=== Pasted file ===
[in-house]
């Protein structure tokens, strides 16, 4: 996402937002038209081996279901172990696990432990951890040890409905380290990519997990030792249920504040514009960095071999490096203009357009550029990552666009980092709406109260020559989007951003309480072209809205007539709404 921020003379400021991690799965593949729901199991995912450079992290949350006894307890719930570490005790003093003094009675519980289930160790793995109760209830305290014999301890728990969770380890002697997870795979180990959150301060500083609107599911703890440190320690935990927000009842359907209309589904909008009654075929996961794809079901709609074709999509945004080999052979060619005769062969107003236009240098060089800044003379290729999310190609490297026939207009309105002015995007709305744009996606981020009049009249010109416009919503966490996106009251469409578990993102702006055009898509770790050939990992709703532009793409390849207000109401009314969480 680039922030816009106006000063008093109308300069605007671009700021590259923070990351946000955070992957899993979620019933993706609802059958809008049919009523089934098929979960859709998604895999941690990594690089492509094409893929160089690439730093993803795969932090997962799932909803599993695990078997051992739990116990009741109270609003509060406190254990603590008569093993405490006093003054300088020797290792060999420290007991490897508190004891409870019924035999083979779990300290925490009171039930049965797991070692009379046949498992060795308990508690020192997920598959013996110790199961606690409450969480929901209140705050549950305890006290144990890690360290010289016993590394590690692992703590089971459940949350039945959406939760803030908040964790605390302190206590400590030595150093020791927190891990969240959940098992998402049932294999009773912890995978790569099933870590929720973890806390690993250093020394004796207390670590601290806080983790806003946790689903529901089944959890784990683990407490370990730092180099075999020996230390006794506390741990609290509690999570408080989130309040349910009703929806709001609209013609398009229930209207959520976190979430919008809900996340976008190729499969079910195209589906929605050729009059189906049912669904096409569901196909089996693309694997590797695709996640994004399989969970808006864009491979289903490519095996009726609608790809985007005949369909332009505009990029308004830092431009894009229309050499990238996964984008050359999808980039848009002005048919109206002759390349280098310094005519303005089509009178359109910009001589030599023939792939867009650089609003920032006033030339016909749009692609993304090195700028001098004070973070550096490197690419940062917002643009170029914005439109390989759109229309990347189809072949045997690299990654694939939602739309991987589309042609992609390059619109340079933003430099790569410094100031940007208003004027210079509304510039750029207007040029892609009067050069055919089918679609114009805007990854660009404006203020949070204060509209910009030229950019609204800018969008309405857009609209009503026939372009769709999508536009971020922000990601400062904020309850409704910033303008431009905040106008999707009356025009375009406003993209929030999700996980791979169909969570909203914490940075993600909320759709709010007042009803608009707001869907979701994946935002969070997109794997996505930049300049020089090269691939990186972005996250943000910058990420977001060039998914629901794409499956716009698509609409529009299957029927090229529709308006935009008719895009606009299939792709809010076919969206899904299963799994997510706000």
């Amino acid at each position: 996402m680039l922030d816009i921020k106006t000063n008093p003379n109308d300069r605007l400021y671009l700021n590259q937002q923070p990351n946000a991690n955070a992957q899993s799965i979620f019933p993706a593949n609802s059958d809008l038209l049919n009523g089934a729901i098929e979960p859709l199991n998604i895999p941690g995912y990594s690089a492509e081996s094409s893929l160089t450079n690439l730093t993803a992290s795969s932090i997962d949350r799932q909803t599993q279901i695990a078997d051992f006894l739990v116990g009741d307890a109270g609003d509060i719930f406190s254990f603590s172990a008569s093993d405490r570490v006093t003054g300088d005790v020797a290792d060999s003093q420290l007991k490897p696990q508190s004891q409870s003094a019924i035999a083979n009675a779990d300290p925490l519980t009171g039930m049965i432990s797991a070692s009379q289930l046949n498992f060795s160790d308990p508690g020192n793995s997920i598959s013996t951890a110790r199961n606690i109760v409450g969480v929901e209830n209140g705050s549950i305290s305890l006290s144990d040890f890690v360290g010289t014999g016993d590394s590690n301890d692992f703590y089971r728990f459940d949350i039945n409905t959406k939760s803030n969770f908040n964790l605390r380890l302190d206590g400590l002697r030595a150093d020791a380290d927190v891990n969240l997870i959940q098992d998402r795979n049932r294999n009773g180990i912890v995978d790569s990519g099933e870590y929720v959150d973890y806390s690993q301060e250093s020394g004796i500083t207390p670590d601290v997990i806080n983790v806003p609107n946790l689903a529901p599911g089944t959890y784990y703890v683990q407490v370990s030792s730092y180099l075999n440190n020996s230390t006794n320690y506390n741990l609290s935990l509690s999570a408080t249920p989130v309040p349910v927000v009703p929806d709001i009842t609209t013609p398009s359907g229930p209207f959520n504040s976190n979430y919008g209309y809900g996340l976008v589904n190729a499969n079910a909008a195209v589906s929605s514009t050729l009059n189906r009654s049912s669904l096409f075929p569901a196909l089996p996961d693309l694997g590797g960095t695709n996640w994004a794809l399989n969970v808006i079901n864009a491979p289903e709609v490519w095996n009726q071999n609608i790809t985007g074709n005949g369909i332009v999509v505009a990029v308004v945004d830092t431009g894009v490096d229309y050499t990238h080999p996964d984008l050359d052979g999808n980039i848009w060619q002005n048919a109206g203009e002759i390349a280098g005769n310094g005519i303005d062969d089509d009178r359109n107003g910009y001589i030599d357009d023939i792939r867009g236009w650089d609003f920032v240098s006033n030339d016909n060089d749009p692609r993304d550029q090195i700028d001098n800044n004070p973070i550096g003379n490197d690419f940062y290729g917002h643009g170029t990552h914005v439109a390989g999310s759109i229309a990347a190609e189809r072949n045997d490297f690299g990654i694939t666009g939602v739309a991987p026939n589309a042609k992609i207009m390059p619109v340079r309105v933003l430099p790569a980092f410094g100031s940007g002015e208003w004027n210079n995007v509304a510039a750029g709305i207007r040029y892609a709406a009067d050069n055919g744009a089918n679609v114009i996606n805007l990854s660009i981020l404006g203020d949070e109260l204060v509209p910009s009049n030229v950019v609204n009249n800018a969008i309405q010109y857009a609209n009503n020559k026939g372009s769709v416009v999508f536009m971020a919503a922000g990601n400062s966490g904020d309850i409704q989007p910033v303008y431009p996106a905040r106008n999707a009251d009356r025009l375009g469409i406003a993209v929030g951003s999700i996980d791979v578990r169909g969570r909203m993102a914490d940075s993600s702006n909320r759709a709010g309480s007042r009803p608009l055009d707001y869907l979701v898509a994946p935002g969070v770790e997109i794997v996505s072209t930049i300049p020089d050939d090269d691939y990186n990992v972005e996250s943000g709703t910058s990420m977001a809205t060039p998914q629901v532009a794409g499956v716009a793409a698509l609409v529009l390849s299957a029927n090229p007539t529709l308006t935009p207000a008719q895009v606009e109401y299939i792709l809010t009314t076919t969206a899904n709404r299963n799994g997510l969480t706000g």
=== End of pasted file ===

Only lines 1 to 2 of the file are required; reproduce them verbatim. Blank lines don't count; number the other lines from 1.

[in-house]
């Protein structure tokens, strides 16, 4: 996402937002038209081996279901172990696990432990951890040890409905380290990519997990030792249920504040514009960095071999490096203009357009550029990552666009980092709406109260020559989007951003309480072209809205007539709404 921020003379400021991690799965593949729901199991995912450079992290949350006894307890719930570490005790003093003094009675519980289930160790793995109760209830305290014999301890728990969770380890002697997870795979180990959150301060500083609107599911703890440190320690935990927000009842359907209309589904909008009654075929996961794809079901709609074709999509945004080999052979060619005769062969107003236009240098060089800044003379290729999310190609490297026939207009309105002015995007709305744009996606981020009049009249010109416009919503966490996106009251469409578990993102702006055009898509770790050939990992709703532009793409390849207000109401009314969480 680039922030816009106006000063008093109308300069605007671009700021590259923070990351946000955070992957899993979620019933993706609802059958809008049919009523089934098929979960859709998604895999941690990594690089492509094409893929160089690439730093993803795969932090997962799932909803599993695990078997051992739990116990009741109270609003509060406190254990603590008569093993405490006093003054300088020797290792060999420290007991490897508190004891409870019924035999083979779990300290925490009171039930049965797991070692009379046949498992060795308990508690020192997920598959013996110790199961606690409450969480929901209140705050549950305890006290144990890690360290010289016993590394590690692992703590089971459940949350039945959406939760803030908040964790605390302190206590400590030595150093020791927190891990969240959940098992998402049932294999009773912890995978790569099933870590929720973890806390690993250093020394004796207390670590601290806080983790806003946790689903529901089944959890784990683990407490370990730092180099075999020996230390006794506390741990609290509690999570408080989130309040349910009703929806709001609209013609398009229930209207959520976190979430919008809900996340976008190729499969079910195209589906929605050729009059189906049912669904096409569901196909089996693309694997590797695709996640994004399989969970808006864009491979289903490519095996009726609608790809985007005949369909332009505009990029308004830092431009894009229309050499990238996964984008050359999808980039848009002005048919109206002759390349280098310094005519303005089509009178359109910009001589030599023939792939867009650089609003920032006033030339016909749009692609993304090195700028001098004070973070550096490197690419940062917002643009170029914005439109390989759109229309990347189809072949045997690299990654694939939602739309991987589309042609992609390059619109340079933003430099790569410094100031940007208003004027210079509304510039750029207007040029892609009067050069055919089918679609114009805007990854660009404006203020949070204060509209910009030229950019609204800018969008309405857009609209009503026939372009769709999508536009971020922000990601400062904020309850409704910033303008431009905040106008999707009356025009375009406003993209929030999700996980791979169909969570909203914490940075993600909320759709709010007042009803608009707001869907979701994946935002969070997109794997996505930049300049020089090269691939990186972005996250943000910058990420977001060039998914629901794409499956716009698509609409529009299957029927090229529709308006935009008719895009606009299939792709809010076919969206899904299963799994997510706000």